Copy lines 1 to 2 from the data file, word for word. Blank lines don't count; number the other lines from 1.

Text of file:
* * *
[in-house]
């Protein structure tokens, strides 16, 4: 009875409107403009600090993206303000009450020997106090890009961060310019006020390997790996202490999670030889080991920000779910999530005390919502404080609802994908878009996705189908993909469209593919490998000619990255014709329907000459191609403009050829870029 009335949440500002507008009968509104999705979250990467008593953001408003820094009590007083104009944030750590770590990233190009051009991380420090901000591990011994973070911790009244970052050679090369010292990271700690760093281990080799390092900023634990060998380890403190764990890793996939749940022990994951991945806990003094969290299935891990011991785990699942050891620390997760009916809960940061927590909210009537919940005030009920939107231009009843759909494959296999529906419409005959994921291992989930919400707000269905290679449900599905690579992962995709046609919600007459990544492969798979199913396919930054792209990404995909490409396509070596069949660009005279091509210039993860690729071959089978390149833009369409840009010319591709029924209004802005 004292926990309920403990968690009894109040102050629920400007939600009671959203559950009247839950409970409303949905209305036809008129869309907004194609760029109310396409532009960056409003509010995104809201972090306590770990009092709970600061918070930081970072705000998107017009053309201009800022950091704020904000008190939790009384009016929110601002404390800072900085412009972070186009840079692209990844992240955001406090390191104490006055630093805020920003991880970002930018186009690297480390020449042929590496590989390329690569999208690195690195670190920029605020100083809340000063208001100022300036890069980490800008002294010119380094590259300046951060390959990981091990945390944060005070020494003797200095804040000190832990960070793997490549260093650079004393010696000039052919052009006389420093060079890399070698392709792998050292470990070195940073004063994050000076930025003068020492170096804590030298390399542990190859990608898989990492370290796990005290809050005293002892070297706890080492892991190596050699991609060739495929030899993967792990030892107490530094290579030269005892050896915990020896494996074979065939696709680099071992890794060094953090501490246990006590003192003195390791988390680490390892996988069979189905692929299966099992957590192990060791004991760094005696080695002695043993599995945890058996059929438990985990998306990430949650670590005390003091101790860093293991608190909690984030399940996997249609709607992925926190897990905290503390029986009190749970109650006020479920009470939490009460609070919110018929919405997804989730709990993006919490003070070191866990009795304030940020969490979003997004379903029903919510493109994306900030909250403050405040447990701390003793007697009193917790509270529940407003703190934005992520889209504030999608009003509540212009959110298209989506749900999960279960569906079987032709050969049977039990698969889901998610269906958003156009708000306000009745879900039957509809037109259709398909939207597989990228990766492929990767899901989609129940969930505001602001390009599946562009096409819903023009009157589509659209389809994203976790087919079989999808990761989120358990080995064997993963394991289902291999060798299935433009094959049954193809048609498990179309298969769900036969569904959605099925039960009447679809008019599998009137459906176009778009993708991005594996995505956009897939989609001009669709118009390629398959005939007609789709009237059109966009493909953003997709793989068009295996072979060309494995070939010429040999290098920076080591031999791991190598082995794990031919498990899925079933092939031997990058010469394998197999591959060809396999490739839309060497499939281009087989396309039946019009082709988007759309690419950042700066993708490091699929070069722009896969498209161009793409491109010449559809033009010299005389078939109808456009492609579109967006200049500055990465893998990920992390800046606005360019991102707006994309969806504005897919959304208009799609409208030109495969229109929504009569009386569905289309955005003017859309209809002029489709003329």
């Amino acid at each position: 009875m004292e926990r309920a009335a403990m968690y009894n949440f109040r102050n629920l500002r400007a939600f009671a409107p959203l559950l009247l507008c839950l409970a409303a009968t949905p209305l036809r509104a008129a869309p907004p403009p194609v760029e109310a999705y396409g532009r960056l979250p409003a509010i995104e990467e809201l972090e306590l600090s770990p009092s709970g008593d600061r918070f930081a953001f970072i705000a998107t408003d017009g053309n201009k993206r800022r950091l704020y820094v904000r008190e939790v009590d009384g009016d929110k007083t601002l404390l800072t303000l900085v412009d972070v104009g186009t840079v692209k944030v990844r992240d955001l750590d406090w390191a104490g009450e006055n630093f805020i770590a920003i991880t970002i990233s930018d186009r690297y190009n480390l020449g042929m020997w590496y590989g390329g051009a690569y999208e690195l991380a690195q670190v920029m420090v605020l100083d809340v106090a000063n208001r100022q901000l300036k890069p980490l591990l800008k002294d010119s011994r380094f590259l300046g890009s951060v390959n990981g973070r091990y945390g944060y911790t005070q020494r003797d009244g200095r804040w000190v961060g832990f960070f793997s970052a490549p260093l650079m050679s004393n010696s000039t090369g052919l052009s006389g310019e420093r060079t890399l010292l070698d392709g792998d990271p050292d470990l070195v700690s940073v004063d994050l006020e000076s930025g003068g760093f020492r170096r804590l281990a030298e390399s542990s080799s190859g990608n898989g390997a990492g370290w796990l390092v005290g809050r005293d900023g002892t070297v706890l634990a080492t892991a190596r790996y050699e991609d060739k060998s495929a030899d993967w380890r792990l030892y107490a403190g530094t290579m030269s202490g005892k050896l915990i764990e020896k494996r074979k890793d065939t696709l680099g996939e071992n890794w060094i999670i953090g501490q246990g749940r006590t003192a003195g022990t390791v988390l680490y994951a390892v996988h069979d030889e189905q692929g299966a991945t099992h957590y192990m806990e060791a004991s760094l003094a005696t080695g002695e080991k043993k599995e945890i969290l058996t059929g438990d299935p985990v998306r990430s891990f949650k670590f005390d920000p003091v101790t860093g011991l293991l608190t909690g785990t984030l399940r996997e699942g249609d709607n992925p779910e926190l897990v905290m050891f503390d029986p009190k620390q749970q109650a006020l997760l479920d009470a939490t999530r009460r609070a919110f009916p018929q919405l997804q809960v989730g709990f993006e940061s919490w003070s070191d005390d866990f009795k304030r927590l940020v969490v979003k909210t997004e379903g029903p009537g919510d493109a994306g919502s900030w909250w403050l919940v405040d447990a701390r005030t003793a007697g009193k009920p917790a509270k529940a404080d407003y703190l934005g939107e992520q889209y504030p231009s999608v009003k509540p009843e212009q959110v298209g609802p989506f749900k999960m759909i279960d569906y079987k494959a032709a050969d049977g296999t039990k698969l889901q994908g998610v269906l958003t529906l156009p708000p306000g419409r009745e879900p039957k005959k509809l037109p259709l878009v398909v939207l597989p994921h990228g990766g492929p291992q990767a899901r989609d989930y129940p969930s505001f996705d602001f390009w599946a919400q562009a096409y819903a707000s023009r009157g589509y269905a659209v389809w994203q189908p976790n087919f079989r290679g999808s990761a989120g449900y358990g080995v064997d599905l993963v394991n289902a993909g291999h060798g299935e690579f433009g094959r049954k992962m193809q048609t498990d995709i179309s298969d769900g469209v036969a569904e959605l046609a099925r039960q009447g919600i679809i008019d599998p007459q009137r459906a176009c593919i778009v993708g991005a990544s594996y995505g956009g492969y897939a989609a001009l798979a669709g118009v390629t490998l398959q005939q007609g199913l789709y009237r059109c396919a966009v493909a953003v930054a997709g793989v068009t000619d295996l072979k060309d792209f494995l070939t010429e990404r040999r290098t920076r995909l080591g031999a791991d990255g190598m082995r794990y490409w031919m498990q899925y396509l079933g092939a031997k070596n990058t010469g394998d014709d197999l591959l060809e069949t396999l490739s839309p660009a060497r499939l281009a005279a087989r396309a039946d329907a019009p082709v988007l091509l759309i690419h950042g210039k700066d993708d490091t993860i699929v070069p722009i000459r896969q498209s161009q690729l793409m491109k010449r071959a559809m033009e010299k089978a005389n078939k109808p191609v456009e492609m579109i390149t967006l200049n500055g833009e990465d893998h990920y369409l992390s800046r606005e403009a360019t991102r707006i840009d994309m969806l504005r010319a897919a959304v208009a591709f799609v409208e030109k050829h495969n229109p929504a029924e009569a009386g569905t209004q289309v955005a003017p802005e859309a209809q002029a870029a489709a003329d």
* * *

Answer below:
[in-house]
């Protein structure tokens, strides 16, 4: 009875409107403009600090993206303000009450020997106090890009961060310019006020390997790996202490999670030889080991920000779910999530005390919502404080609802994908878009996705189908993909469209593919490998000619990255014709329907000459191609403009050829870029 009335949440500002507008009968509104999705979250990467008593953001408003820094009590007083104009944030750590770590990233190009051009991380420090901000591990011994973070911790009244970052050679090369010292990271700690760093281990080799390092900023634990060998380890403190764990890793996939749940022990994951991945806990003094969290299935891990011991785990699942050891620390997760009916809960940061927590909210009537919940005030009920939107231009009843759909494959296999529906419409005959994921291992989930919400707000269905290679449900599905690579992962995709046609919600007459990544492969798979199913396919930054792209990404995909490409396509070596069949660009005279091509210039993860690729071959089978390149833009369409840009010319591709029924209004802005 004292926990309920403990968690009894109040102050629920400007939600009671959203559950009247839950409970409303949905209305036809008129869309907004194609760029109310396409532009960056409003509010995104809201972090306590770990009092709970600061918070930081970072705000998107017009053309201009800022950091704020904000008190939790009384009016929110601002404390800072900085412009972070186009840079692209990844992240955001406090390191104490006055630093805020920003991880970002930018186009690297480390020449042929590496590989390329690569999208690195690195670190920029605020100083809340000063208001100022300036890069980490800008002294010119380094590259300046951060390959990981091990945390944060005070020494003797200095804040000190832990960070793997490549260093650079004393010696000039052919052009006389420093060079890399070698392709792998050292470990070195940073004063994050000076930025003068020492170096804590030298390399542990190859990608898989990492370290796990005290809050005293002892070297706890080492892991190596050699991609060739495929030899993967792990030892107490530094290579030269005892050896915990020896494996074979065939696709680099071992890794060094953090501490246990006590003192003195390791988390680490390892996988069979189905692929299966099992957590192990060791004991760094005696080695002695043993599995945890058996059929438990985990998306990430949650670590005390003091101790860093293991608190909690984030399940996997249609709607992925926190897990905290503390029986009190749970109650006020479920009470939490009460609070919110018929919405997804989730709990993006919490003070070191866990009795304030940020969490979003997004379903029903919510493109994306900030909250403050405040447990701390003793007697009193917790509270529940407003703190934005992520889209504030999608009003509540212009959110298209989506749900999960279960569906079987032709050969049977039990698969889901998610269906958003156009708000306000009745879900039957509809037109259709398909939207597989990228990766492929990767899901989609129940969930505001602001390009599946562009096409819903023009009157589509659209389809994203976790087919079989999808990761989120358990080995064997993963394991289902291999060798299935433009094959049954193809048609498990179309298969769900036969569904959605099925039960009447679809008019599998009137459906176009778009993708991005594996995505956009897939989609001009669709118009390629398959005939007609789709009237059109966009493909953003997709793989068009295996072979060309494995070939010429040999290098920076080591031999791991190598082995794990031919498990899925079933092939031997990058010469394998197999591959060809396999490739839309060497499939281009087989396309039946019009082709988007759309690419950042700066993708490091699929070069722009896969498209161009793409491109010449559809033009010299005389078939109808456009492609579109967006200049500055990465893998990920992390800046606005360019991102707006994309969806504005897919959304208009799609409208030109495969229109929504009569009386569905289309955005003017859309209809002029489709003329």